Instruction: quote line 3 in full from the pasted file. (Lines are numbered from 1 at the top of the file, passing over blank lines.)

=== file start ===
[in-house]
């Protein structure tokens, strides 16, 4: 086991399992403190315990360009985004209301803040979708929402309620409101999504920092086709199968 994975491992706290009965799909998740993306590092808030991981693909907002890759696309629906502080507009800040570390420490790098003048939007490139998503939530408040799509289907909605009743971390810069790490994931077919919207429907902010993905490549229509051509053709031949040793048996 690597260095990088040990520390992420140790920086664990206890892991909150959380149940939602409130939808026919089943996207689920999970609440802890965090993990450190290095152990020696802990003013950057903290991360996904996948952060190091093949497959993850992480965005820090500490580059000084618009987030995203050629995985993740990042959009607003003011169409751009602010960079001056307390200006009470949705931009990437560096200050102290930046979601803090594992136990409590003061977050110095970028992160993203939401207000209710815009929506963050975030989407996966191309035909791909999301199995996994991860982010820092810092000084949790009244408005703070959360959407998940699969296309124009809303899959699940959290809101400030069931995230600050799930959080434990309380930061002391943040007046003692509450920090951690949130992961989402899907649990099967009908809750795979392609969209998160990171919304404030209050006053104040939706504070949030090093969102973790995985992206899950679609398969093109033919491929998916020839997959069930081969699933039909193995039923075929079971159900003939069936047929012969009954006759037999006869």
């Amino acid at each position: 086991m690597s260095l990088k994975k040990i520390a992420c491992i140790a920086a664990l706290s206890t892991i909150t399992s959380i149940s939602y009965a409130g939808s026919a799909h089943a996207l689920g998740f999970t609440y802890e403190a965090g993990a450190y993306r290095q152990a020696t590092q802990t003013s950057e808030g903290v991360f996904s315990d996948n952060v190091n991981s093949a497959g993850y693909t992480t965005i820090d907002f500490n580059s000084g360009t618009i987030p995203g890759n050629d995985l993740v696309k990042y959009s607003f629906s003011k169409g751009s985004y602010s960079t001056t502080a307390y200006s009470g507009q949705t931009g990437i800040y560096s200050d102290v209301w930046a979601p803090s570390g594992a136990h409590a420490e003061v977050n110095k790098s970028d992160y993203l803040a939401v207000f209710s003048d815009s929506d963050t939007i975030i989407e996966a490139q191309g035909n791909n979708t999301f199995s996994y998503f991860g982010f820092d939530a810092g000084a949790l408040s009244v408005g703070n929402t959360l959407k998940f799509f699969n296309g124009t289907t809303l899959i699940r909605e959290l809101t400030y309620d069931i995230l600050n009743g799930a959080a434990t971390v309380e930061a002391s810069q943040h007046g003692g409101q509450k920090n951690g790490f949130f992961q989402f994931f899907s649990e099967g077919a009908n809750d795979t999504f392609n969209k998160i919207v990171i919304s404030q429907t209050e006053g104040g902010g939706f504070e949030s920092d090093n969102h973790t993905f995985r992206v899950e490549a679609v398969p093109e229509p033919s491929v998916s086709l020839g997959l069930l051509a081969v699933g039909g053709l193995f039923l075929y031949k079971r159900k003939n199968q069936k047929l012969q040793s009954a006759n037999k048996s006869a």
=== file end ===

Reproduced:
């Amino acid at each position: 086991m690597s260095l990088k994975k040990i520390a992420c491992i140790a920086a664990l706290s206890t892991i909150t399992s959380i149940s939602y009965a409130g939808s026919a799909h089943a996207l689920g998740f999970t609440y802890e403190a965090g993990a450190y993306r290095q152990a020696t590092q802990t003013s950057e808030g903290v991360f996904s315990d996948n952060v190091n991981s093949a497959g993850y693909t992480t965005i820090d907002f500490n580059s000084g360009t618009i987030p995203g890759n050629d995985l993740v696309k990042y959009s607003f629906s003011k169409g751009s985004y602010s960079t001056t502080a307390y200006s009470g507009q949705t931009g990437i800040y560096s200050d102290v209301w930046a979601p803090s570390g594992a136990h409590a420490e003061v977050n110095k790098s970028d992160y993203l803040a939401v207000f209710s003048d815009s929506d963050t939007i975030i989407e996966a490139q191309g035909n791909n979708t999301f199995s996994y998503f991860g982010f820092d939530a810092g000084a949790l408040s009244v408005g703070n929402t959360l959407k998940f799509f699969n296309g124009t289907t809303l899959i699940r909605e959290l809101t400030y309620d069931i995230l600050n009743g799930a959080a434990t971390v309380e930061a002391s810069q943040h007046g003692g409101q509450k920090n951690g790490f949130f992961q989402f994931f899907s649990e099967g077919a009908n809750d795979t999504f392609n969209k998160i919207v990171i919304s404030q429907t209050e006053g104040g902010g939706f504070e949030s920092d090093n969102h973790t993905f995985r992206v899950e490549a679609v398969p093109e229509p033919s491929v998916s086709l020839g997959l069930l051509a081969v699933g039909g053709l193995f039923l075929y031949k079971r159900k003939n199968q069936k047929l012969q040793s009954a006759n037999k048996s006869a």